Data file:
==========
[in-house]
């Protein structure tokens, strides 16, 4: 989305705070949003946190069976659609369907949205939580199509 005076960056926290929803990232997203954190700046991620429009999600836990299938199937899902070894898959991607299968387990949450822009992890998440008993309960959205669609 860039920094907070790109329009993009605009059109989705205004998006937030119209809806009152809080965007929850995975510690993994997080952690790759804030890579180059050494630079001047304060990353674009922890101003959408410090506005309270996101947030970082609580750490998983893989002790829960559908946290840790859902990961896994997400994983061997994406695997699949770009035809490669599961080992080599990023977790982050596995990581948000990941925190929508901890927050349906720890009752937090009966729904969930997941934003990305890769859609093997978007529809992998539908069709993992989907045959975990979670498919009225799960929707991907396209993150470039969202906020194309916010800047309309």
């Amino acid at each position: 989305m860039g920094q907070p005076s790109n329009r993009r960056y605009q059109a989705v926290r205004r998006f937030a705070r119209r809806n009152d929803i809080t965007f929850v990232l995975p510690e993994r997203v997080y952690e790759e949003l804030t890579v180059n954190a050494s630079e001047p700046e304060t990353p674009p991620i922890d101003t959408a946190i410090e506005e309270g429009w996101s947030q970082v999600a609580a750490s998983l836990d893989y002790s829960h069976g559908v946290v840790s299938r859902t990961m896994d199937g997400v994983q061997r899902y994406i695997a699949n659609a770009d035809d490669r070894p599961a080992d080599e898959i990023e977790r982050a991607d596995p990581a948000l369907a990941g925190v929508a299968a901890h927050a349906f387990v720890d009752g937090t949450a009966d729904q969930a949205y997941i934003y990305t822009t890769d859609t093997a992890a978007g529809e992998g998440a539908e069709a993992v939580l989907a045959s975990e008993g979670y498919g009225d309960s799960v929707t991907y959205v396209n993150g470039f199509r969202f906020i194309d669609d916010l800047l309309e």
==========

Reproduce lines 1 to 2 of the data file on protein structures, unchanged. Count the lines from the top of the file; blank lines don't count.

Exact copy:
[in-house]
């Protein structure tokens, strides 16, 4: 989305705070949003946190069976659609369907949205939580199509 005076960056926290929803990232997203954190700046991620429009999600836990299938199937899902070894898959991607299968387990949450822009992890998440008993309960959205669609 860039920094907070790109329009993009605009059109989705205004998006937030119209809806009152809080965007929850995975510690993994997080952690790759804030890579180059050494630079001047304060990353674009922890101003959408410090506005309270996101947030970082609580750490998983893989002790829960559908946290840790859902990961896994997400994983061997994406695997699949770009035809490669599961080992080599990023977790982050596995990581948000990941925190929508901890927050349906720890009752937090009966729904969930997941934003990305890769859609093997978007529809992998539908069709993992989907045959975990979670498919009225799960929707991907396209993150470039969202906020194309916010800047309309």